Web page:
When the Police Come Calling

The police are more-or-less a permanent fixture in every Emergency department. They bring in the drunks, the suicidal, the psychotic, the homeless and yes, the criminal, who have either sustained injuries as a result of their activities, or else have developed sudden (and convenient) cardiac symptoms upon their arrest. Most of us in Acme Regional’s ED will cooperate with the police to the point of expediting whatever they need us to do, which usually means filling out the Form 1 or medically clearing the patient. At the same time, most of are pretty clear that ED nurses and physicians are not an extension of the Police Service: police objectives and those of health care, to state the obvious,  are not the same.

It isn’t exactly mistrust. It’s more a wariness. There are ethical and legal issues involved. We cannot, for example, divulge patient information, so there is the constant dance of the police asking for information they know we won’t give them.  Come back with a subpoena, we tell them. They try anyway.

Then there is this: what do when the police bring in someone who, well, they’ve been beating on. It isn’t common, I should emphasize, but it isn’t so rare that it excites comment either. The police will say (nudge, nudge) the patient fell on the pavement while being arrested. Or banged his head while getting into the cruiser. Or the wall hit his face. Which may even be partly true. The patient usually says nothing at all.

So what do we do about it? Approximately nothing. We might document the injuries, in case there are  legal problems down the road. Or not. We are definitely not going to make any allegations about misuse of force. Who wants to travel that road, full of traps and pitfalls and paper by the mile plus, of course, the undying enmity of the local cops? I have seen a few pretty egregious cases, and we did exactly that — nothing. As well, I suppose many of us don’t want to second guess the police: I mean, who knows how things really go down, right? And we say, didn’t he deserve it anyway?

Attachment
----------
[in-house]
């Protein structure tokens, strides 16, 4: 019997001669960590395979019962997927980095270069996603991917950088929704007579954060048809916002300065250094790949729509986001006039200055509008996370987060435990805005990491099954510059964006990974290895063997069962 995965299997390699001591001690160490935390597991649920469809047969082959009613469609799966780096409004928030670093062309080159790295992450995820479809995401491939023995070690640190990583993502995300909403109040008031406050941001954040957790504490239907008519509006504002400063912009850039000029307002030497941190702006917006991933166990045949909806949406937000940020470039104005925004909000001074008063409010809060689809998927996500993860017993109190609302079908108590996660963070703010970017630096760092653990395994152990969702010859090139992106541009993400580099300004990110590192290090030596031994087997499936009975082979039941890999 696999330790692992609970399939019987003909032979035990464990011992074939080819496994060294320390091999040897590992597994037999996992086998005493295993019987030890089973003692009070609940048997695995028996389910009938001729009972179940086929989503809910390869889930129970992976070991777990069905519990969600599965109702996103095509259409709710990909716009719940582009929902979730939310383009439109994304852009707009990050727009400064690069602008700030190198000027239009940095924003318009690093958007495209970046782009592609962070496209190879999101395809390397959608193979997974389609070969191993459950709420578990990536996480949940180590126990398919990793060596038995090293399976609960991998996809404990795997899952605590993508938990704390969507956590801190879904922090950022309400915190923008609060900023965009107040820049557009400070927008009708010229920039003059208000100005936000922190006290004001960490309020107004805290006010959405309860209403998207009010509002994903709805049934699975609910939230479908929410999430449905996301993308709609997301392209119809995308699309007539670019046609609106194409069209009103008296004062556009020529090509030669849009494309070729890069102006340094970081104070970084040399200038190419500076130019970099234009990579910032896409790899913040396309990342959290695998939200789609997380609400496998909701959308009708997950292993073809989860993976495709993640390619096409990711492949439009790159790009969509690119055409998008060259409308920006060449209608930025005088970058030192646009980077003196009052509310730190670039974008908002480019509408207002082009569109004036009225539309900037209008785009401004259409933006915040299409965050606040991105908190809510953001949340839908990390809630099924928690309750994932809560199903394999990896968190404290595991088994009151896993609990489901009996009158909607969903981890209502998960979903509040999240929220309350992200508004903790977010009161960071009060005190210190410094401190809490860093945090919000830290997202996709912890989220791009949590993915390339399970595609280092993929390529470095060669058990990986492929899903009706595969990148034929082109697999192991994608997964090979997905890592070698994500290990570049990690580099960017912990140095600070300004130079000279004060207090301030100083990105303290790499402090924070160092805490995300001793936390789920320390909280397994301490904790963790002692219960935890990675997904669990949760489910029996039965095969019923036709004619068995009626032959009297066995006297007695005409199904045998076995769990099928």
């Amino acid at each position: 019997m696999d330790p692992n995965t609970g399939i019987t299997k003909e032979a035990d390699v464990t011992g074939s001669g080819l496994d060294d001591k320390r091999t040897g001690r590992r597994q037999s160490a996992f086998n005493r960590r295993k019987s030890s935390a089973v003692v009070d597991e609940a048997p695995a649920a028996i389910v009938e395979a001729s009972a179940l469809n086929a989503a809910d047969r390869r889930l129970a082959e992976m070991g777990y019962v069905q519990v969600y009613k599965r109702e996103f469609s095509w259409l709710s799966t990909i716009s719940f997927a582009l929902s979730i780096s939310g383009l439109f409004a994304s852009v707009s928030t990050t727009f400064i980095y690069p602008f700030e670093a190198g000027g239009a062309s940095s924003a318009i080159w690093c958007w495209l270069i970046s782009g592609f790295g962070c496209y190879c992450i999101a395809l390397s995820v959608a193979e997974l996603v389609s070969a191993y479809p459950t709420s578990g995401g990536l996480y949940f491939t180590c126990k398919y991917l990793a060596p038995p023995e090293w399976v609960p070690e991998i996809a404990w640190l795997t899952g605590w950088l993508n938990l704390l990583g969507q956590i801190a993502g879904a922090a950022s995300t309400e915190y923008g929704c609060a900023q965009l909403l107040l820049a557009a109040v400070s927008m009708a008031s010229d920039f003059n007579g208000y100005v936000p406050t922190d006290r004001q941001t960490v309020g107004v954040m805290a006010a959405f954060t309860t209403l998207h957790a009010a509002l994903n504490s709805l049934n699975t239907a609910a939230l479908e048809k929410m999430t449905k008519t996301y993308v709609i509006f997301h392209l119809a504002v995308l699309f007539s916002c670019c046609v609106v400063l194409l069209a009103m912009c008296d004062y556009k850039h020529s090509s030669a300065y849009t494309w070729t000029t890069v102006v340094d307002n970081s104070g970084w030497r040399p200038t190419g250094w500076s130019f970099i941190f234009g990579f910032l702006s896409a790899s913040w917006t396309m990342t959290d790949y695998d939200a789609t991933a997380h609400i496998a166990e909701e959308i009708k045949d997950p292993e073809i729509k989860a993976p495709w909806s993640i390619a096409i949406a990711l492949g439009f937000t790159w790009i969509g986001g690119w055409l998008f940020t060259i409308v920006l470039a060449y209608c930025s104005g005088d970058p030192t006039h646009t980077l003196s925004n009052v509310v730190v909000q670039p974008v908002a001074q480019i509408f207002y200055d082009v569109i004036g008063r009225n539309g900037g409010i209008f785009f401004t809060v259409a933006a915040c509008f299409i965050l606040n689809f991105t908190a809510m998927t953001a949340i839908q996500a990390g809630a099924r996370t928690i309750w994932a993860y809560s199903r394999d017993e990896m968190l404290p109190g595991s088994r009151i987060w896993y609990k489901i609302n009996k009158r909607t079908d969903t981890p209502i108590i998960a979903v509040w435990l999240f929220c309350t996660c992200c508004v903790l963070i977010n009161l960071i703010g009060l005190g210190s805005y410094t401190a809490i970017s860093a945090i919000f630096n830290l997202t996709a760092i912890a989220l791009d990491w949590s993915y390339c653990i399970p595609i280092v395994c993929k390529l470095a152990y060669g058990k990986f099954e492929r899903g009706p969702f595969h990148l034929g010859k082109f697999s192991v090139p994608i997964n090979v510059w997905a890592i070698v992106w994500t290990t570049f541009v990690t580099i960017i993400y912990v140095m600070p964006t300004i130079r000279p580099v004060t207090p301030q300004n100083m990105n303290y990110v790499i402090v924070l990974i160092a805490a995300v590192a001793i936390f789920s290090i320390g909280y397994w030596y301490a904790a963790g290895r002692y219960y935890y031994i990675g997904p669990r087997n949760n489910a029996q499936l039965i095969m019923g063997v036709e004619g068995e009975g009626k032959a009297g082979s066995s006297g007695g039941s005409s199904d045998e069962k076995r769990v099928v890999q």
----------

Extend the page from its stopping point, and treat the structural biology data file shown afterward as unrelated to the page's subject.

But how does this make anyone accountable? Including ourselves? And don’t we have a legal system in place to adjudicate innocence and guilt, and administer punishment?

It’s a moral swamp. And having thought about it long and hard, I’m not clear what, if anything, that can be done about it in practical terms. ED staff are not the guardians of the guardians. So we document. Poor excuse, I know.

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  1. #1 by edwin on Thursday 07 June 2012 - 1227

    This is not something new. From 1984 http://www.youtube.com/watch?v=-QfdHPoU300

    This post is too important to leave without comment. First things, you just did something very important by commenting on the situation. It is in silence that things like this happen and get worse. It is through exposure that police brutality will end.

    Ideally, you should deal with the issue in the same way that you would deal with a woman who appears to have been battered by her husband, or any other crime that comes to your attention. As I don’t work in the medical field, I don’t know what that would be.

    I think that a policy at the hospital level would be the best way of dealing with the problem. I wonder if such examples of brutality leave hospital workers potentially libel where it is clear that someone was beaten, and nothing was done. Documentation not only helps the patient, I think.

    By all means, keep documenting – it sounds to me like an excellent response. A photo or two might really help. Don’t short change the documentation. (Witnessing is always very important) Perhaps a hint to a defense attorney – or an interview with the patient – how did you get these injuries – without the police in listening range.

    “And we say, didn’t he deserve it anyway?” Perhaps it is true, but we did not deserve to have our legal system soiled in that manner. While individuals may deserve much or worse, we, as a society deserve a better legal system and a better law enforcement system. What we do for the worse of society, we end up doing for everyone.

  2. #2 by torontoemerg on Thursday 07 June 2012 - 2359

    Yes exactly. Thank you for your lengthy reply. I think the most frustrating thing (for me anyway) is the sense of powerlessness to effect change. But you are exactly right on the importance of witnessing.. . .

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